Dynamic Lifeboat or Passive Life Raft?
“It’s tough, functional, and practical, and if the choice came down to climbing into a traditional life raft or boarding the Pudgy, I know where I’d rather be.” Portland Pudgy, a Tender That Can Save Your Life, by Peter Nielsen, Editor in Chief. Sail Magazine, September 2010.
The Portland Pudgy self-rescue lifeboat is different from a passive inflatable life raft in three major ways. First…
Second, unlike an inflatable life raft, the Portland Pudgy lifeboat is proactive:
You can sail, row, or motor it. (This is why it’s called a “dynamic” lifeboat.) The Portland Pudgy dynamic lifeboat concept respects the abilities and responsibilities of the sailor to protect himself and his crew. The passive inflatable life raft seems to encourage people to passively trust that the life raft will inflate and stay inflated, and that help will come, when unfortunately, too often this has proved not to be the case.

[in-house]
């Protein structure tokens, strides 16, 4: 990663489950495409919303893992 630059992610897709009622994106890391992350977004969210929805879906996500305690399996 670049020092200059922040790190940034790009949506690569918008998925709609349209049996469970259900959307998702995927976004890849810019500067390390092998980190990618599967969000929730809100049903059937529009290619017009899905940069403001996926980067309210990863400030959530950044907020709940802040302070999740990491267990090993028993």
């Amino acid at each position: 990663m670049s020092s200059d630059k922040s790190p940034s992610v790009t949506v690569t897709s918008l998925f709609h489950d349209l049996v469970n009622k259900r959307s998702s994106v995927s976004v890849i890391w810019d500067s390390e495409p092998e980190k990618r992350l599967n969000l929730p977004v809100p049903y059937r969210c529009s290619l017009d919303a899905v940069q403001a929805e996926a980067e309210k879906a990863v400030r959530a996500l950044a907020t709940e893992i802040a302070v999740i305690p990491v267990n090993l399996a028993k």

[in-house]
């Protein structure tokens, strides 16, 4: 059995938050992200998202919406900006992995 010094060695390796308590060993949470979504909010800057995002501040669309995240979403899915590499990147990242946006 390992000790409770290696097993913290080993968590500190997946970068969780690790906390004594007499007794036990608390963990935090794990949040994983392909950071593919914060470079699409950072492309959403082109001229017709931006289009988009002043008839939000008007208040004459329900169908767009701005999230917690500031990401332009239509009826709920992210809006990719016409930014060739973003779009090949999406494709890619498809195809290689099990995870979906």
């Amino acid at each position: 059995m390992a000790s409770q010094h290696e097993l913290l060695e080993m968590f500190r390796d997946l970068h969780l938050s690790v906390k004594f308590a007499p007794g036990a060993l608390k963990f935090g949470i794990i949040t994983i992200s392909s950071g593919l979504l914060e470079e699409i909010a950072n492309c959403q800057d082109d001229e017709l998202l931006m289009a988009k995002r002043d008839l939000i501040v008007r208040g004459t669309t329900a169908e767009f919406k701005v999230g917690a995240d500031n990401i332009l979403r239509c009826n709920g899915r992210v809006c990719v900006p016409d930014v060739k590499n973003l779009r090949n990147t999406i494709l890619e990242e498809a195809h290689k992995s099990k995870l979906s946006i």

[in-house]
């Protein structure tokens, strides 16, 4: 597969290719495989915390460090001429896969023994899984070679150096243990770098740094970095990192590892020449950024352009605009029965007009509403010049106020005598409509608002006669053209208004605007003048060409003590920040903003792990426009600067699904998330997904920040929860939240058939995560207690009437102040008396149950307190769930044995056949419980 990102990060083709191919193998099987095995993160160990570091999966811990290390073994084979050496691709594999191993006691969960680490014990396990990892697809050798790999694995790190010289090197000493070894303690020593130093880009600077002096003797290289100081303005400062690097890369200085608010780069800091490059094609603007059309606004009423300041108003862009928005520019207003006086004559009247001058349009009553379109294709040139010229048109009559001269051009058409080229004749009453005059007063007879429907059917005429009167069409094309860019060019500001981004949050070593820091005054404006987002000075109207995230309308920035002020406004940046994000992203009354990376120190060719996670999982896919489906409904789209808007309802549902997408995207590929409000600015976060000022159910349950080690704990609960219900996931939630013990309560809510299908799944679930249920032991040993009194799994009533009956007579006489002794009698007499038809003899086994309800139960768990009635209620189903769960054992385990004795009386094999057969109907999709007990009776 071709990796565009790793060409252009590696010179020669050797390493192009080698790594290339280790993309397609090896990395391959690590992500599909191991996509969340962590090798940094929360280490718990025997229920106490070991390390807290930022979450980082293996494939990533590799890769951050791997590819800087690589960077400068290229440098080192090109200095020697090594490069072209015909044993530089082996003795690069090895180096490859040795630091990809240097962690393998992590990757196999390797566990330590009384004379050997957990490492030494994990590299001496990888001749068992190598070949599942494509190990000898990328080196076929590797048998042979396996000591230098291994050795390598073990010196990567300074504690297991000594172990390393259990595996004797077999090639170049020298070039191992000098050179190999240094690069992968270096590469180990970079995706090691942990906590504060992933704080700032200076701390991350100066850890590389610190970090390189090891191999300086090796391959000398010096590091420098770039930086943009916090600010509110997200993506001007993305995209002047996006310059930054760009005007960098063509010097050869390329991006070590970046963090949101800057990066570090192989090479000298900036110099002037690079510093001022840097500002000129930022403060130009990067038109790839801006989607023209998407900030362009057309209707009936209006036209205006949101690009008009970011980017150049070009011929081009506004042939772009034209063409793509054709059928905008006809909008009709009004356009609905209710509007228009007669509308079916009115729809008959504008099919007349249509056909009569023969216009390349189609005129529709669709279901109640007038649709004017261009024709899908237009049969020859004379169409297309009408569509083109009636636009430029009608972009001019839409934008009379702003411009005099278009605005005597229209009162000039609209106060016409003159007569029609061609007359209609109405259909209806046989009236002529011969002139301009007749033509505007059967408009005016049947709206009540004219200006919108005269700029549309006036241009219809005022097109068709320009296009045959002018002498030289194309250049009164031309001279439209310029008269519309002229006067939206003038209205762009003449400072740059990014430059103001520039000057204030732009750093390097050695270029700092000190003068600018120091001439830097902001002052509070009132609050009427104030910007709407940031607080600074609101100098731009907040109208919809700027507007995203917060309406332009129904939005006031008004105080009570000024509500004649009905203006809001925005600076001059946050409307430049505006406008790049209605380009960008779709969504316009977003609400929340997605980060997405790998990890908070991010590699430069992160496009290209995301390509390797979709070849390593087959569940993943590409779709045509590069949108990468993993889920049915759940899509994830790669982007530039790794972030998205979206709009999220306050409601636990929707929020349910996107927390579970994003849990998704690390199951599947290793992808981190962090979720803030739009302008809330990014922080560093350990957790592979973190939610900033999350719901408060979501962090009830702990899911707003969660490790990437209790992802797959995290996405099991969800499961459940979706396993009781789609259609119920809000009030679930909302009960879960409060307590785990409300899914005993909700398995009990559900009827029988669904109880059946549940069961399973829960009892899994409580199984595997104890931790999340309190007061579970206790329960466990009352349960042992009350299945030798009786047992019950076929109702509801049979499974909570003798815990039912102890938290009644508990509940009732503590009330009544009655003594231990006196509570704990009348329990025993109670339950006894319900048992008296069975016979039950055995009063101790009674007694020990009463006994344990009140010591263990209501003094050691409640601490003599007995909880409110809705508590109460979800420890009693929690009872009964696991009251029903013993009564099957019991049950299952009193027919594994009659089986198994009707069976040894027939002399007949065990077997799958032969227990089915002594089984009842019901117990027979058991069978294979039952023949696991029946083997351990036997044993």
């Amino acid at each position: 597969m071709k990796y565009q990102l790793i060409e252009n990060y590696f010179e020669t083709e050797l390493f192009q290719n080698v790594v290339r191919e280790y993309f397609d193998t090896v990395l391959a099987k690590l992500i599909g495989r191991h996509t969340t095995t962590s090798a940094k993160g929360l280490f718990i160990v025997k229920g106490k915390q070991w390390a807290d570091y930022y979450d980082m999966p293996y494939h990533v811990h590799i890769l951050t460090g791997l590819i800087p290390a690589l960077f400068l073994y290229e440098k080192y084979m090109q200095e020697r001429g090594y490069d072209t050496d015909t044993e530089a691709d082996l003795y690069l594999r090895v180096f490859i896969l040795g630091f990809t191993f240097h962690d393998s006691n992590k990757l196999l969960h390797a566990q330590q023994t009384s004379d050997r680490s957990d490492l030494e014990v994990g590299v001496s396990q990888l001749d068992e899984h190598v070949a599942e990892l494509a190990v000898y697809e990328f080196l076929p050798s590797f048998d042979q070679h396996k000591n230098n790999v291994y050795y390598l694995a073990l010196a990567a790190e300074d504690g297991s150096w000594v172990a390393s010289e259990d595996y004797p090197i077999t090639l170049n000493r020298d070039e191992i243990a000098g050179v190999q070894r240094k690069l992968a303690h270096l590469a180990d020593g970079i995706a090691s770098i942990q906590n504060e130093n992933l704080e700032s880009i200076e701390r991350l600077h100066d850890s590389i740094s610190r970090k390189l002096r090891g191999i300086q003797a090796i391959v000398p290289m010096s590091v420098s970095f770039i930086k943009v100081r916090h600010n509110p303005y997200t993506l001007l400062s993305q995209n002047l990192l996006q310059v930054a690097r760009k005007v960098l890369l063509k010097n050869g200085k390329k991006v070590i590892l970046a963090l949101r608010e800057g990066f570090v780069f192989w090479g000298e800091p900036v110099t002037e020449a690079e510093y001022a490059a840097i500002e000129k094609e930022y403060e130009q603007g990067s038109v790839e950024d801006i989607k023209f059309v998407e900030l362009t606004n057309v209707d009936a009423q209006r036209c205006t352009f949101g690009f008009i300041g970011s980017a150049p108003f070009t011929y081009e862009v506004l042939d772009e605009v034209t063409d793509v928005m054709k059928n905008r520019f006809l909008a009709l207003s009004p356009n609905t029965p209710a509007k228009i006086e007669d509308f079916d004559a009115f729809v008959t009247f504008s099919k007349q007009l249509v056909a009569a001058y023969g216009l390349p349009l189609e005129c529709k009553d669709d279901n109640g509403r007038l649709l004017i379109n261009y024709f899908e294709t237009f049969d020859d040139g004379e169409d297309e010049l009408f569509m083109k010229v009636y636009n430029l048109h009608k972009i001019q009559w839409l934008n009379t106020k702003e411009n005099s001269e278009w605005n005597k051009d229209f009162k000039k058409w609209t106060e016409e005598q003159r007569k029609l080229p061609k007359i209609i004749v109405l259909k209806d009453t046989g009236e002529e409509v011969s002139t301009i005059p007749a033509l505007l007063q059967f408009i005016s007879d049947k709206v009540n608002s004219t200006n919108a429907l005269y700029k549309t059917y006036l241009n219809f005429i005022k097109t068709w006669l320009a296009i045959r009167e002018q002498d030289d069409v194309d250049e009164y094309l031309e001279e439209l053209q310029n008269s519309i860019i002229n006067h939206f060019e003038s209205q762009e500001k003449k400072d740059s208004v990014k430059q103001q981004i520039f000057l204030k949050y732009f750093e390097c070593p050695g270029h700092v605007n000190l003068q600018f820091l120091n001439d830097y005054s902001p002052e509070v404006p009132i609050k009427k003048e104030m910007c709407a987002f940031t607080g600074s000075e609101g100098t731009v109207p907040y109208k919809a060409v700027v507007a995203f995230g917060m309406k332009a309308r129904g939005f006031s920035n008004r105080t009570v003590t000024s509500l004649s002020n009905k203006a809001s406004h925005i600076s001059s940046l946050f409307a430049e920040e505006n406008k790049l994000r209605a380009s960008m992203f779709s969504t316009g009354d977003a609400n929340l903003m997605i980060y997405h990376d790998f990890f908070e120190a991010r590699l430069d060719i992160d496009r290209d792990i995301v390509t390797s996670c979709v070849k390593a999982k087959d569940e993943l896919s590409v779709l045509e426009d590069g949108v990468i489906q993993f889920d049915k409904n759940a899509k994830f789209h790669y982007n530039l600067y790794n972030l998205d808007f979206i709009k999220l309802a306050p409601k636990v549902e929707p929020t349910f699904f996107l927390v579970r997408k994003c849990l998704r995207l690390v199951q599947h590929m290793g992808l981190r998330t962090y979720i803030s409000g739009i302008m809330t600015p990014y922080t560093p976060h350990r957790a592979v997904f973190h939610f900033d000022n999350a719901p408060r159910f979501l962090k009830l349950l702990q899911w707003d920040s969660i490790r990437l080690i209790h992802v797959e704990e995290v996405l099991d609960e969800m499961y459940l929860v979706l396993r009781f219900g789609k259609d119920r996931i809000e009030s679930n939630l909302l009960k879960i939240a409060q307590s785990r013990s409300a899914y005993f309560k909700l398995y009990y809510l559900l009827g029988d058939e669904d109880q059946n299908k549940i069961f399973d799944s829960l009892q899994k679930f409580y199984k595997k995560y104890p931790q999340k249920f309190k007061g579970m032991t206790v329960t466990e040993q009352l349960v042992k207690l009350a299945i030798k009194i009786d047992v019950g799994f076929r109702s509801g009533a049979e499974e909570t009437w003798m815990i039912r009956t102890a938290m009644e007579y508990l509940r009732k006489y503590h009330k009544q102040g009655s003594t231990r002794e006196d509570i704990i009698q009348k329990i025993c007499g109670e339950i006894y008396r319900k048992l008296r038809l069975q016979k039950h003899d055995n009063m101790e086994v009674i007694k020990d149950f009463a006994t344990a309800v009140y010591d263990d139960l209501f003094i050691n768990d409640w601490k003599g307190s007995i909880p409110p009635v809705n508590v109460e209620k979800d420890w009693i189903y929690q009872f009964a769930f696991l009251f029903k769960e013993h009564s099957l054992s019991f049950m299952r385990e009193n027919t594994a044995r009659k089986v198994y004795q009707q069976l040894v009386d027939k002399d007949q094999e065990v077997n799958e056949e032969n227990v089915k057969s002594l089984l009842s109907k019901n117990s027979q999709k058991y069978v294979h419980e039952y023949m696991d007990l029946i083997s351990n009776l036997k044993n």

The Portland Pudgy dynamic lifeboat is a new concept that is actually the proud descendant of a very old concept (after all, Captain Bligh and Shackleton used dynamic lifeboats in their epic journeys). It challenges many of the assumptions we have grown accustomed to about life rafts. Life rafts have saved many lives, but tragically, many life rafts have failed. Sailors should do some hard thinking about what their options are in protecting themselves, their loved ones, and their crew.
Third, the Portland Pudgy dynamic lifeboat is a self-contained unit:
It is ingeniously designed so that all of the survival equipment fits inside the boat and/or can be pre-set, so that it is ready in an emergency. All of the survival gear, including sailing rig, sea anchor, exposure canopy, oars, ditch bag, provisions, and fishing gear can stow inside the storage chamber of the double hull (with the exception of the rudder and leeboards, which stow under the stern seat). You can also pre-set the exposure canopy and sea anchor.
Note that large passenger ships use dynamic lifeboats, not inflatable life rafts (see photo above).